A Fire Levy “lid lift” helps us keep up with higher call volumes and the increase in demand for service..


How will the funding be used?

If approved by voters, revenue from the Fire Levy lid lift would fund additional personnel to respond to higher call volumes and pay some costs associated with COVID-19. Funding also will be used to improve firefighter training, earthquake-proof our busiest station in Hazel Dell, and add or replace aging apparatus.


Is this related to COVID-19?

Our fire district has been educating the community about the need for additional funding prior to the COVID-19 pandemic. These communication efforts are well-documented on our website.  However, the funding request is timely considering higher costs associated with the recent pandemic.


How much will the lid lift cost?

The 34-cent lid lift would cost the owner of a $350,000 home (an average for our area) approximately $9.92 per month or $119 per year. If approved by voters, the new property tax rate would start in 2021.  Here’s a chart to help:


Assessed Property Value

Annual Cost

Monthly Cost



$ 2.83



$ 5.67



$ 8.50








Where can I find more information?

Fire Chief Kristan Maurer welcomes invitations to speak (virtually) to local service organizations, community groups, and homeowner associations. She can provide an overview of the Fire District, and update on emergency response in our service area, and share information about the fire levy lid lift request. Please contact Chief Maurer at (360) 576-1195 or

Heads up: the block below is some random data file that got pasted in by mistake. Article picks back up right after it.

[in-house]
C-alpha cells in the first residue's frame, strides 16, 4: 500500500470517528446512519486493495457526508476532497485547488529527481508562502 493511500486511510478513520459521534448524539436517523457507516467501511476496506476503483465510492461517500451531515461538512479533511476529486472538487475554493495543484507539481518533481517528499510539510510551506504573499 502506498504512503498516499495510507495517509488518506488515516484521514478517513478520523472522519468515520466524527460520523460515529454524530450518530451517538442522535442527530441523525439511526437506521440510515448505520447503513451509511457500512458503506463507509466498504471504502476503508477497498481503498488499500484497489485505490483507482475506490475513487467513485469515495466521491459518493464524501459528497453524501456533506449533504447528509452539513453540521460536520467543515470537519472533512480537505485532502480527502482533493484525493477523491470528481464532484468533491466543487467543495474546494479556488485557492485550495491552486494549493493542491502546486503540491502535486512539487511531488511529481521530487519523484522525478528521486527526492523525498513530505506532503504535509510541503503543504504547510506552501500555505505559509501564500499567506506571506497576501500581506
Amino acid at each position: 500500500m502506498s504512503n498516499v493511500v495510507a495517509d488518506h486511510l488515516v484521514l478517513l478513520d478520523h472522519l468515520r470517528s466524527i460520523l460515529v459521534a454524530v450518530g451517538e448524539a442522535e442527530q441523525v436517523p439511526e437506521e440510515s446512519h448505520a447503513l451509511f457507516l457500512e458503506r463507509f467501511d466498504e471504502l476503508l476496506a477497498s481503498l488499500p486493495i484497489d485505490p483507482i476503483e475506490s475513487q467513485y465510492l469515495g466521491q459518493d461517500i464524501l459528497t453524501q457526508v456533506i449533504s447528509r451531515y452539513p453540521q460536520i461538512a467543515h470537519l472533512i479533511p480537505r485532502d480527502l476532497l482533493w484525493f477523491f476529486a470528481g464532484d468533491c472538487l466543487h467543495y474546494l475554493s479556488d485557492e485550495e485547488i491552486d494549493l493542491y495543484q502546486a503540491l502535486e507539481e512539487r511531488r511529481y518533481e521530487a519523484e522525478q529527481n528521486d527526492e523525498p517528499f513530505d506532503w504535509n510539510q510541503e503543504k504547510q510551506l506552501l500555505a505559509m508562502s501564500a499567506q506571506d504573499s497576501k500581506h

Emergency Services: 2020

Thank you for considering our request.



Department News

Do you belong to a service organization, community group or homeowner association that is looking for virtual speakers? Fire Chief Kristan Maurer welcomes invitations to provide an overview of the Fire District, an update on emergency response in our service area, and share information about the fire levy lid lift request. Please contact Chief Maurer at (360) 576-1195 or if you’re interested in scheduling a presentation.



Clark County Fire District 6 is working closely with local public health departments and state agencies to respond to the outbreak of the COVID-19 virus. Based on CDC guidelines and input
from our physician supervisor, we’re working to ensure the safety of our personnel while continuing to provide the high level of emergency response that our communities expect.

District leadership, in coordination with state and local partners, have put plans in place to ensure the continuity of emergency operations. This includes updated protocols for 911 call takers, refreshed training for personal protective equipment, and patient assessment strategies that limit the potential for exposure.

Here’s a short video of what our firefighters and paramedics will look like while responding to a potential COVID-19 call:

What Does This Mean To You?

Additionally, CCFD6 is taking precautionary measures in response to COVID-19. Effective immediately, the following measures are enacted for the near future:
  1. Fire station tours are suspended
  2. Blood Pressure checks are curtailed
  3. First responders will not attend community events, like school visits, community
  4. association meetings, or any situation where we could be exposed to someone carrying
  5. the virus
  6. All Fire Commissioner meetings will be help online only, until further notice

How can you help?

Well, first of all you should be familiar with the signs of COVID-19. They include:

  1. Fever
  2. Chest Pains
  3. Shortness of breath
  4. Cough

If you think you may have the Coronavirus, don’t go to the hospital. First call your primary care physician and follow their instructions!